My dad was the banker in Lacona and we were a church going family yet I was a senior in high school before I ever owned a real suite of clothes.  I first saw a tuxedo in Wooster, Ohio in 1948 while attending college.  The big dance of the year in Sandy Creek was the "President's Ball", put on by the Volunteer Firemen at Washington's Birthday, every one bought a ticket, most everyone used the tickets to satisfy all, there was both round and square dancing with two bands, one for each,   generally by the end of the evening both played at the same time.

Some good reading could have been developed in a chapter on clothing and dress.  Every rural area still has a few hold outs against the weekly bath, especially during the winter time, I know the Allegany Plateau Region where I conduct my law practice does, and Tug Hill surely has the hardy breed who get sewed into their long handles right after the Sandy Creek Fair and unsewed after "Decoration", if the lilac's have bloomed.  There are some other more subtle customs of dress, however, which are interesting to know about.  Woolrich is a name well known on Tug Hill, few know that these heavy coats, trousers and breaches come from a small town in Pennsylvania near Williamsport, but the dark red and black plaid of a Woolrich macinaw is well known on Tug Hill.  Really cold weather will bring out another grade of Heavy pants and coats called the "Malones".  When the thermometer drops to minus (-25 or -30) degrees at night and day time temperatures struggle to get up to zero the denizens of Tug Hill dig back into the closets and chests and "get out the Malones".  Each garment whether pants or heavy coat has a tag which says "Malone - all wool and a yard wide".  It is heavy, course, scratchy and warm.  Wearing it is like wearing clothes made from the heaviest rug you ever saw and long underwear is a must to minimize chaffing of the tender areas.  What nylon and other warm, lightweight fabrics have done to these old style clothes is unknown to me.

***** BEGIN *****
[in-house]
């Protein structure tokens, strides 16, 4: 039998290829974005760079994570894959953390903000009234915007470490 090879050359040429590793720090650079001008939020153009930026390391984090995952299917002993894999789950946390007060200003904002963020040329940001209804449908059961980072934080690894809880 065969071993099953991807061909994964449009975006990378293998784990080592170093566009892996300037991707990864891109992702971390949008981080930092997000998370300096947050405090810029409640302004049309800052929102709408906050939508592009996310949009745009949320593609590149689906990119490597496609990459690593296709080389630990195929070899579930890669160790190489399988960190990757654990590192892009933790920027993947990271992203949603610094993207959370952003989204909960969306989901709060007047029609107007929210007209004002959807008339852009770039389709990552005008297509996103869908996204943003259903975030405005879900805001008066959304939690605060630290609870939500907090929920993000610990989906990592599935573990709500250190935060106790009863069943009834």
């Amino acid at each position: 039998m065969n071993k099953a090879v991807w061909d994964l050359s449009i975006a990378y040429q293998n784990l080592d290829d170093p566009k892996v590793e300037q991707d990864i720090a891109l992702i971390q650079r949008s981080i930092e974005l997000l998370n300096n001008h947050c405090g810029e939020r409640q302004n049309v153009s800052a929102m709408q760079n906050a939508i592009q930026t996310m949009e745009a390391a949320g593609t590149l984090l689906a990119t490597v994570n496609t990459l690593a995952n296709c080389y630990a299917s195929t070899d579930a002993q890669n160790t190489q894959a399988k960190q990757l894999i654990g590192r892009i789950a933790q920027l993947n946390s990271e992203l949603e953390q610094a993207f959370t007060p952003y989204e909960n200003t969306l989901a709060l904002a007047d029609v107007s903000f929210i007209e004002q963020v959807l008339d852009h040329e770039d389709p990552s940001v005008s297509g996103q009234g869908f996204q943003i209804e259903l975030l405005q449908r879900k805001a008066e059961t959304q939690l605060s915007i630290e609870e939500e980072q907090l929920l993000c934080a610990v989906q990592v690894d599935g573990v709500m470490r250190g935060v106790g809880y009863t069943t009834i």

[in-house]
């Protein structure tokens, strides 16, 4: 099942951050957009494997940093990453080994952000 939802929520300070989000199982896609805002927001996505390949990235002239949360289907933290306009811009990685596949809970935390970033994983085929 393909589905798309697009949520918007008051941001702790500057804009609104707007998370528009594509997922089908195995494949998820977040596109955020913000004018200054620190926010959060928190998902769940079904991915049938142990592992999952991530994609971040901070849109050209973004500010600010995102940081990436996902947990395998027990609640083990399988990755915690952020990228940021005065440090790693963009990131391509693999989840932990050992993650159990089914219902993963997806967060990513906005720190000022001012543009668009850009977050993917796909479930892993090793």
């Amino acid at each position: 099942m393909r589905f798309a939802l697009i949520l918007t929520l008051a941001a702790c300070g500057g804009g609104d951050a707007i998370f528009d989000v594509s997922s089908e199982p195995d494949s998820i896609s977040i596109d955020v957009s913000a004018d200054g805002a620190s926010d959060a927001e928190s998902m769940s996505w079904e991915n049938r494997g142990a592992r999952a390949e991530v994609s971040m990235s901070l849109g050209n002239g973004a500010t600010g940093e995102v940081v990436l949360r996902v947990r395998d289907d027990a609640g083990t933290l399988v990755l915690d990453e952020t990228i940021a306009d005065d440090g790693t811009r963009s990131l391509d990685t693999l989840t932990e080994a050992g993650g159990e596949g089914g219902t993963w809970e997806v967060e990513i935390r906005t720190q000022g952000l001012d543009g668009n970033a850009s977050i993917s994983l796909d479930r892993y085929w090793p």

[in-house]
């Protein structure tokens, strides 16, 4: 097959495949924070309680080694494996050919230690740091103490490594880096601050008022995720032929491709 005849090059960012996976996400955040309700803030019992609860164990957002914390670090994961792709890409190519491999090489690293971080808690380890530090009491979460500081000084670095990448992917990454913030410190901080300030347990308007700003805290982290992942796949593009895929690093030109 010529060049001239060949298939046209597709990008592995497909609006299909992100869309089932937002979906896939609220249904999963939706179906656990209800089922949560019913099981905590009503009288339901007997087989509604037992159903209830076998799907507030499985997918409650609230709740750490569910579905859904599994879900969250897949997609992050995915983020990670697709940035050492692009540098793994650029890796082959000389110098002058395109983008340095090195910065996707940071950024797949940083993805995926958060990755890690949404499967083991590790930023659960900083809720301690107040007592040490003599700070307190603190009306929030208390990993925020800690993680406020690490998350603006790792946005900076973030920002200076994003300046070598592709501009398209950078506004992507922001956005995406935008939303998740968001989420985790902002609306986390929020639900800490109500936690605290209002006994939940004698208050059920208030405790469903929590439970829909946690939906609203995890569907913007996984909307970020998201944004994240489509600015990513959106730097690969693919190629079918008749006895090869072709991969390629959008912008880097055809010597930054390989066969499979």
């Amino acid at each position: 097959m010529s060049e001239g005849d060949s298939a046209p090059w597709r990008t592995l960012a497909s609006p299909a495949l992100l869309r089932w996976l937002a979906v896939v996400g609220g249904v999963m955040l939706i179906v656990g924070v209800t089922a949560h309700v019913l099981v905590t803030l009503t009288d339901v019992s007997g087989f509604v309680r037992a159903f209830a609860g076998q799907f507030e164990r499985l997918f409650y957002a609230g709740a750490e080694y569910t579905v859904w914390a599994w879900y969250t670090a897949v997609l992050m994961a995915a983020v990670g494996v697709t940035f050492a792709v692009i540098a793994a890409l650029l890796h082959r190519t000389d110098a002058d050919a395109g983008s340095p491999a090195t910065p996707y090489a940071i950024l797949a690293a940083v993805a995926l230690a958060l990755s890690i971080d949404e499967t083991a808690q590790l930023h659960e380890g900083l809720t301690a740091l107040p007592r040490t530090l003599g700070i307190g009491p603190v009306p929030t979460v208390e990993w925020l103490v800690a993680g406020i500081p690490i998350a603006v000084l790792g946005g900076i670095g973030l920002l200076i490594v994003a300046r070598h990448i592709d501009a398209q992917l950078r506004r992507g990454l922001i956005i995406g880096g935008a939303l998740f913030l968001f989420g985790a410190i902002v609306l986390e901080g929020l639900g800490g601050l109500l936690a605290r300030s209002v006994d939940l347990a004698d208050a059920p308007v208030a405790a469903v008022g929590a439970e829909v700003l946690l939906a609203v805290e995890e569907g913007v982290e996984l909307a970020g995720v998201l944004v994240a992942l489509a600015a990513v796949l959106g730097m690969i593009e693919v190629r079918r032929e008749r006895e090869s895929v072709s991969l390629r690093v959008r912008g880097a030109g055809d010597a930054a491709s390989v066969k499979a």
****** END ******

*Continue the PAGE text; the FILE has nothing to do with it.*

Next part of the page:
Your job also determined what you wore, my dad always wore a suite in the bank, Newt Wheeler wore the smock of the druggist and the men who worked in the feed mill wore the frock coats and bib overalls common to that trade.

Lumbering was a major industry and like any major industry it had many trades and occupations, all with different dress.  For lumber jacks heavy winter clothes included the heavy underwear, pants and jackets already mentioned, as well as foot geat of various degrees of water proof and warmness - felts and boots being one, (insulated boots probably are now in use).  Another item used by most woodsmen was the common cotton glove, one pair being tucked into a pocket during the day to be pulled out warm and dry to wear coming out of the woods at the end of the day to replace other mittens and gloves wet from sweat and snow.